Along with the things I have learned, I added some of my favorite pictures from this past year below! I hope these things are of some help! They are simple but have meant a world of difference in my life this year and have helped me gain perspective.

Lessons Learned

1: The power of my thoughts (the power of positive thinking). Your emotions are dependent upon your thoughts.

Dog walking at the Humane Society

2: The importance of having self respect (confidence and love for yourself) as a woman. “We must learn to fight for ourselves the way we fight for our own children.” Ann Curry

My 21st birthday with my very two first friends in the state of Oklahoma

3: To put your hope in God alone. Titles, relationships amd material things fade. God is the only constant.

The Helmers, my adopted grandparents and OSU alumni

4: No one has power over you unless you give it to them. You choose your response. Women are powerful.

My sorority little sister and I at OSU Homecoming 2011

5: In relationships and friendships, learn to listen. Really listen to the other person. Communication (open, honest, and real) is a must. Don’t fight to be right. Fight for resolution. To have a friend, you must learn to be a friend.

Myself and the Office of Multicultural Affairs Misses for 2011-2012

6: Stay close to the source of your identity and worth, which is God. Time with God and in his word is a must.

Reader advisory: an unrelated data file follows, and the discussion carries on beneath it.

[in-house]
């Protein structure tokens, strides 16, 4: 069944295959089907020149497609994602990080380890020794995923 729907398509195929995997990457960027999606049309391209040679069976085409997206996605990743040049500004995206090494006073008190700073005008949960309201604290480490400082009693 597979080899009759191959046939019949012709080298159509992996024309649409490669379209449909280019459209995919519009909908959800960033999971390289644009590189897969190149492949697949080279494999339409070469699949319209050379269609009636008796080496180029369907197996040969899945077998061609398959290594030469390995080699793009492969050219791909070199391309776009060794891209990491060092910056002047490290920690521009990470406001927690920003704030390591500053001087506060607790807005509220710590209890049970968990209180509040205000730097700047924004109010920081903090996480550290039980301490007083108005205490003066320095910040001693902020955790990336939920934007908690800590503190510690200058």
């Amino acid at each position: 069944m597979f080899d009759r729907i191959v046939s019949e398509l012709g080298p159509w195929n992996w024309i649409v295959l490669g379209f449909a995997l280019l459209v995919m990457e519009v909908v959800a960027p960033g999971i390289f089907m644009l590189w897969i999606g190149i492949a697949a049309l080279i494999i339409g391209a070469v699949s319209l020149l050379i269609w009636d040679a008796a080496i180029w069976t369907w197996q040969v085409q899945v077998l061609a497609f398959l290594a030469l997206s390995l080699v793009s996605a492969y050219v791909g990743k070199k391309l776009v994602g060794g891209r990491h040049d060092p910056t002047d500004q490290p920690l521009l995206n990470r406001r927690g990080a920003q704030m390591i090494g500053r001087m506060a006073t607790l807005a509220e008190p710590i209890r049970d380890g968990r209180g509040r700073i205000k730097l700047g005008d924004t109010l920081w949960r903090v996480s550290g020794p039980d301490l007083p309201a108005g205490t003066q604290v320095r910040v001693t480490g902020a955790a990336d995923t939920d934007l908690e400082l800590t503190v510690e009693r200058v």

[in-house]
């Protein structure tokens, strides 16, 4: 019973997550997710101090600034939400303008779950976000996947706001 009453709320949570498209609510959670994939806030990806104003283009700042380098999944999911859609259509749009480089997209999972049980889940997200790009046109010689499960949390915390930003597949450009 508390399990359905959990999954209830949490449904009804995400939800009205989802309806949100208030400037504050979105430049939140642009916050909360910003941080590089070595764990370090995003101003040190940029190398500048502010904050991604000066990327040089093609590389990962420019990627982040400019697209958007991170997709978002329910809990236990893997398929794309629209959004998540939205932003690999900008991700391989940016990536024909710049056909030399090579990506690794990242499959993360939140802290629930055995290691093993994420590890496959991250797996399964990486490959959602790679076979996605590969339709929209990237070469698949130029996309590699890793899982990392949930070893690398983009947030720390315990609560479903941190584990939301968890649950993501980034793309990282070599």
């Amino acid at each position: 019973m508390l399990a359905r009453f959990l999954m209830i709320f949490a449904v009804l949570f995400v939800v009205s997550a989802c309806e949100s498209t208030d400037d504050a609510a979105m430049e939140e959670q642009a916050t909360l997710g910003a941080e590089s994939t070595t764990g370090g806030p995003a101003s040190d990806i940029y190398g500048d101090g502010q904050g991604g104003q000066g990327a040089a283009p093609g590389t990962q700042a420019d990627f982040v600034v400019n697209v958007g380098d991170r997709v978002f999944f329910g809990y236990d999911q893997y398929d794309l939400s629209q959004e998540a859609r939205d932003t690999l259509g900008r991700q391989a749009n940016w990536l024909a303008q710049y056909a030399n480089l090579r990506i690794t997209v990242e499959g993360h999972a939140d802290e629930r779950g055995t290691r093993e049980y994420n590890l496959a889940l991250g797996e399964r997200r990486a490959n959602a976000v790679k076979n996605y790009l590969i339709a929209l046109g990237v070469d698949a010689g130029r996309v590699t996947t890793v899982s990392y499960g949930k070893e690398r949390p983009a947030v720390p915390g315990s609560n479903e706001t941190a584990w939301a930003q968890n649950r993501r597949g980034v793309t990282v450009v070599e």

Me and one of my oldest friends, Dajai, in Michigan to bring in the new year

7: Don’t be so hard on yourself. Allow yourself to feel and to hurt, to be sad, to smile, to fall down and to laugh at falling down. Give yourself time and space to grow.

Oklahoma State’s Founding Dance Marathon Executive Team

8. Love your family.  They are your built in team sent from God from birth. Hard times and fights may come, but don’t let momentary feelings ever stop you from appreciating the people in your life.

Meeting my godsister for the first time!

Here are some more photos from the year:

The Sarah Smith of the University of Central OklahomaErica DeLoera, a great friend and future L.A. fashionistaStudent Alumni Board 2011-2012Gameday working in the suites!The final two contestants for the Miss Black OSU 2012 pageantHalloween 2011 The Student Alumni Board 2012 Graduating Seniors

Stephkt